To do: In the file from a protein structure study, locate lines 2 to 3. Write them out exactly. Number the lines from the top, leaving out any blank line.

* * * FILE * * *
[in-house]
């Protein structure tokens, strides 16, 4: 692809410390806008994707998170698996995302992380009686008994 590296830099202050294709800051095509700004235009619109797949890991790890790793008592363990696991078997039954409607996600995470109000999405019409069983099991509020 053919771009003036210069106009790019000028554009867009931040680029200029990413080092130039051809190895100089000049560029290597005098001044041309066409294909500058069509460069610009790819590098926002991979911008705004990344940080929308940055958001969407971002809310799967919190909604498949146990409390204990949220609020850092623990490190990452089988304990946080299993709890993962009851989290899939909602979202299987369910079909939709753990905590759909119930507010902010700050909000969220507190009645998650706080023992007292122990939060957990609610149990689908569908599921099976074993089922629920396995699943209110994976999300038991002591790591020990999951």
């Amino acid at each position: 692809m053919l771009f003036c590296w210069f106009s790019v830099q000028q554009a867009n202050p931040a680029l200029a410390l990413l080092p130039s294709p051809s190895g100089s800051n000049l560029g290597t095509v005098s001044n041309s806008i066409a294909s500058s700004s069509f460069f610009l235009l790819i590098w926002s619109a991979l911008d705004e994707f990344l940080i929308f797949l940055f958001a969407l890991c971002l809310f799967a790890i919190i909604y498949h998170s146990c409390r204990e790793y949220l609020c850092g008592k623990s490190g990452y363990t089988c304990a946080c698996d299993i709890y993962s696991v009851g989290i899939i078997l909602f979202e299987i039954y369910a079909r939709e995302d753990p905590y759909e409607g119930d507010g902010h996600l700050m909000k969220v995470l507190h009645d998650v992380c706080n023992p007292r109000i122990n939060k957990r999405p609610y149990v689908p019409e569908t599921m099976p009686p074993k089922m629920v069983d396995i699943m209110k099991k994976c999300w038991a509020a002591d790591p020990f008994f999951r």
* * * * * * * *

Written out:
């Protein structure tokens, strides 16, 4: 692809410390806008994707998170698996995302992380009686008994 590296830099202050294709800051095509700004235009619109797949890991790890790793008592363990696991078997039954409607996600995470109000999405019409069983099991509020 053919771009003036210069106009790019000028554009867009931040680029200029990413080092130039051809190895100089000049560029290597005098001044041309066409294909500058069509460069610009790819590098926002991979911008705004990344940080929308940055958001969407971002809310799967919190909604498949146990409390204990949220609020850092623990490190990452089988304990946080299993709890993962009851989290899939909602979202299987369910079909939709753990905590759909119930507010902010700050909000969220507190009645998650706080023992007292122990939060957990609610149990689908569908599921099976074993089922629920396995699943209110994976999300038991002591790591020990999951």
């Amino acid at each position: 692809m053919l771009f003036c590296w210069f106009s790019v830099q000028q554009a867009n202050p931040a680029l200029a410390l990413l080092p130039s294709p051809s190895g100089s800051n000049l560029g290597t095509v005098s001044n041309s806008i066409a294909s500058s700004s069509f460069f610009l235009l790819i590098w926002s619109a991979l911008d705004e994707f990344l940080i929308f797949l940055f958001a969407l890991c971002l809310f799967a790890i919190i909604y498949h998170s146990c409390r204990e790793y949220l609020c850092g008592k623990s490190g990452y363990t089988c304990a946080c698996d299993i709890y993962s696991v009851g989290i899939i078997l909602f979202e299987i039954y369910a079909r939709e995302d753990p905590y759909e409607g119930d507010g902010h996600l700050m909000k969220v995470l507190h009645d998650v992380c706080n023992p007292r109000i122990n939060k957990r999405p609610y149990v689908p019409e569908t599921m099976p009686p074993k089922m629920v069983d396995i699943m209110k099991k994976c999300w038991a509020a002591d790591p020990f008994f999951r």